Sony’s Dream World a Success, MySony launches

With more than 30,000 visitors, far exceeding all predictions, Sony have announced that their Dream World exhibition was a great success for them. As predicted, Sony’s entertainment robots AIBO and QRIO were big hits.

Sony launched their MySony service at the event – and more than 4,000 visitors signed up for it there and then. The programme offers subscribers a range of benefits based on their preferences, and is based around an internet portal. Users also earn points for using the portal which can then be put towards purchasing CDs, electronics from the Sony range. We’d best get clicking for that Dawson’s Creek boxset.


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Fraser Lovatt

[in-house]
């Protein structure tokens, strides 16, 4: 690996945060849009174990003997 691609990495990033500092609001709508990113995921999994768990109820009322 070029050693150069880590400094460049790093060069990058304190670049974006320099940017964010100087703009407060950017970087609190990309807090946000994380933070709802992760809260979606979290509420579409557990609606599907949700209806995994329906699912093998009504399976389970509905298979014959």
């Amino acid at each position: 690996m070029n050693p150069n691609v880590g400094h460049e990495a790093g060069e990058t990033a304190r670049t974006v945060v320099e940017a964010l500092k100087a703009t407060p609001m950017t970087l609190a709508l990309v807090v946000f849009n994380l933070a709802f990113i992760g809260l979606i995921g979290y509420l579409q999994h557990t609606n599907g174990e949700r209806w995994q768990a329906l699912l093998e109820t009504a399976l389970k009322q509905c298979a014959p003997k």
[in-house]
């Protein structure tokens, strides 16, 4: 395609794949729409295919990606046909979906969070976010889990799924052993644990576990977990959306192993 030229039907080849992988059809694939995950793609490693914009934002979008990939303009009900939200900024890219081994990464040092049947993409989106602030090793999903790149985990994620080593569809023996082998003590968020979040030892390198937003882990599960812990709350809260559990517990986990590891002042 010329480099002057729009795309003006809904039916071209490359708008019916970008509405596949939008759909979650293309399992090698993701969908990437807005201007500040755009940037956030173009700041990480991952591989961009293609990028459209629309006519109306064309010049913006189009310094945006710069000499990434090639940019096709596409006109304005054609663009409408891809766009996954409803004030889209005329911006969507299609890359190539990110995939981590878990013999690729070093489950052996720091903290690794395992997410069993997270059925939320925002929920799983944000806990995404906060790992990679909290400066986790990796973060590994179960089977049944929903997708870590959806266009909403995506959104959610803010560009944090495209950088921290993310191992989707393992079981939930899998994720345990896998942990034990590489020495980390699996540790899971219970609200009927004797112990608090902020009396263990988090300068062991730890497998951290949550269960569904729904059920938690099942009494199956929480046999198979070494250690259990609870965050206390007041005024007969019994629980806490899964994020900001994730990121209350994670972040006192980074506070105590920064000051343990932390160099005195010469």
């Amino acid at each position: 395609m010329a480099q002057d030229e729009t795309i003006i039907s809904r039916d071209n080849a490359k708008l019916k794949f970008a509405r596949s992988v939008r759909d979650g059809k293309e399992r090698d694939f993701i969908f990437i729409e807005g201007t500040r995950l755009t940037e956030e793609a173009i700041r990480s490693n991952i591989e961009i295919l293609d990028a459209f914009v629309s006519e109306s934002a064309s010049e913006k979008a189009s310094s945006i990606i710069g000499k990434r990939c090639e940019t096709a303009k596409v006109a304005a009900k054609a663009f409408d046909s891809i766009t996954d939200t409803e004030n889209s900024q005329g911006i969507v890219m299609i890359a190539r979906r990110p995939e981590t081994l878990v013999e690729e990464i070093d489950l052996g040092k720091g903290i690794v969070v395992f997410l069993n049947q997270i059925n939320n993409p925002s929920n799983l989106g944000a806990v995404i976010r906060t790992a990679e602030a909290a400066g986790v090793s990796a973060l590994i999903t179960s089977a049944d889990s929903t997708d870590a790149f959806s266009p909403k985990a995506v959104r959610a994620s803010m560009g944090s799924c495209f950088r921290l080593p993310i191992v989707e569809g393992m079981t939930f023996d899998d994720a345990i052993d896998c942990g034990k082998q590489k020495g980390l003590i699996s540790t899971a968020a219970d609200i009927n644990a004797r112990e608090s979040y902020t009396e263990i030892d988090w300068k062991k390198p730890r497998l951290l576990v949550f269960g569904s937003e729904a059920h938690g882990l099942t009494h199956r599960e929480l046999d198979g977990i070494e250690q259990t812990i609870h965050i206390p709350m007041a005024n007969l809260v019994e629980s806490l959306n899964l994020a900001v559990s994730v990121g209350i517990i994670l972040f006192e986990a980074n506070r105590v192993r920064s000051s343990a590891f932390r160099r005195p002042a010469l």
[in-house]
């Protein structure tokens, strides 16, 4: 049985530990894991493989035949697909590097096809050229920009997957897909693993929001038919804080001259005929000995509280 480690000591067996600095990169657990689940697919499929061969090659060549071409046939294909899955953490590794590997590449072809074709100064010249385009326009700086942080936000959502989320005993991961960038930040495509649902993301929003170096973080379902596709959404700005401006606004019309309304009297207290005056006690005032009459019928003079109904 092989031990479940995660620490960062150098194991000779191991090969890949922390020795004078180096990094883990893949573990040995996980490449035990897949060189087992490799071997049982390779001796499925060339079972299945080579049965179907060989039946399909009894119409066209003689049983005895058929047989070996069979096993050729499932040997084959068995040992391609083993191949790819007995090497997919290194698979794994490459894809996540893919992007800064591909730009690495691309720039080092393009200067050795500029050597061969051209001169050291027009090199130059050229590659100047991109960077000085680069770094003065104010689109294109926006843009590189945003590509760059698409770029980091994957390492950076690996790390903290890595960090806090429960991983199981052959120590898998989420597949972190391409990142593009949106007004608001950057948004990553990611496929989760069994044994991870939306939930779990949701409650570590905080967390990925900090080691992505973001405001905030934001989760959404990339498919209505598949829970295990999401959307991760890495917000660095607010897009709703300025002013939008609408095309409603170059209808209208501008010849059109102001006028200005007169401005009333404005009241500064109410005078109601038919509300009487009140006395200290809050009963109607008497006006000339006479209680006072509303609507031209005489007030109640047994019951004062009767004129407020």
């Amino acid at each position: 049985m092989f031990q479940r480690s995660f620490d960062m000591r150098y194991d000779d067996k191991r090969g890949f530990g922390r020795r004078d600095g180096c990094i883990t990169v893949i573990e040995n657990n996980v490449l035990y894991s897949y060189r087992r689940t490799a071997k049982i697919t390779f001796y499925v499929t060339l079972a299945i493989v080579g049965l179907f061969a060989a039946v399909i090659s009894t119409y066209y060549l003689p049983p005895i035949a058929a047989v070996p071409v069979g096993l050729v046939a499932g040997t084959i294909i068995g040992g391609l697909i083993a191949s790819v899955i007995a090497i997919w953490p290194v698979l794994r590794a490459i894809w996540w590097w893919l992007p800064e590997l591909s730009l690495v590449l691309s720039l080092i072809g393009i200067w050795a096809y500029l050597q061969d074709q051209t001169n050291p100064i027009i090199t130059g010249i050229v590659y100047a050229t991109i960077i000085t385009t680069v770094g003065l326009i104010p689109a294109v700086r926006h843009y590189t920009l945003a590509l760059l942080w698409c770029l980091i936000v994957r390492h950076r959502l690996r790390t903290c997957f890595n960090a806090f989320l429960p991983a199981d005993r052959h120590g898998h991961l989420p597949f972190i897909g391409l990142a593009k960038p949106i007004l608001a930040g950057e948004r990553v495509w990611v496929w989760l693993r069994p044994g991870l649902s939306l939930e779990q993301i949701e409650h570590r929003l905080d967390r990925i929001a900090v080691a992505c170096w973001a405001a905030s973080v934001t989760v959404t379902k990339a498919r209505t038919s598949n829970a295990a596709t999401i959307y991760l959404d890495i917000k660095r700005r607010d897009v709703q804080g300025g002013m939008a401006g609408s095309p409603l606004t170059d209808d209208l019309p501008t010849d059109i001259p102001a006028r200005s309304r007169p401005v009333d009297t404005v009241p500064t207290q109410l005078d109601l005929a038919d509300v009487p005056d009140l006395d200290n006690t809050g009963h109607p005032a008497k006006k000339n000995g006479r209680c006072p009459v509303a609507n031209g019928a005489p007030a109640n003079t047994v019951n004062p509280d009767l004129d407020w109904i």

Fraser Lovatt has spent the last fifteen years working in publishing, TV and the Internet in various capacities, and believes that they will be seperate platforms for at least a while yet. His main interests at the moment are exploring where Linux is taking home entertainment and how technology is conferring technical skills on more and more people. Fraser Lovatt was born in the same year that 2001: A Space Odyssey was delighting and confusing people in the cinemas, and developed a lifelong love of technology as soon as he realised that things could be taken apart, sometimes put back together again, but mostly left in bits or made into something the original designer hadn't quite planned upon. At school he was definitely in the ZX Spectrum/Magpie/BMX camp, rather than the BBC Micro/Blue Peter/well-behaved group. This is all deeply ironic as he later went on to spend nine years working at the BBC. After a few years of working as a bookseller in Scotland, ("Back when it was actually a skilled profession" he'll tell anyone still listening), he moved to England for reasons he can't quite explain adequately to himself. After a couple of publishing jobs punctuated by sporadic bursts of travelling and photography came the aforementioned nine years at the BBC where he specialised in internet technologies and video. These days his primary interests are Java, Linux, videogames and pies - and if they're not candidates for convergence, then what is?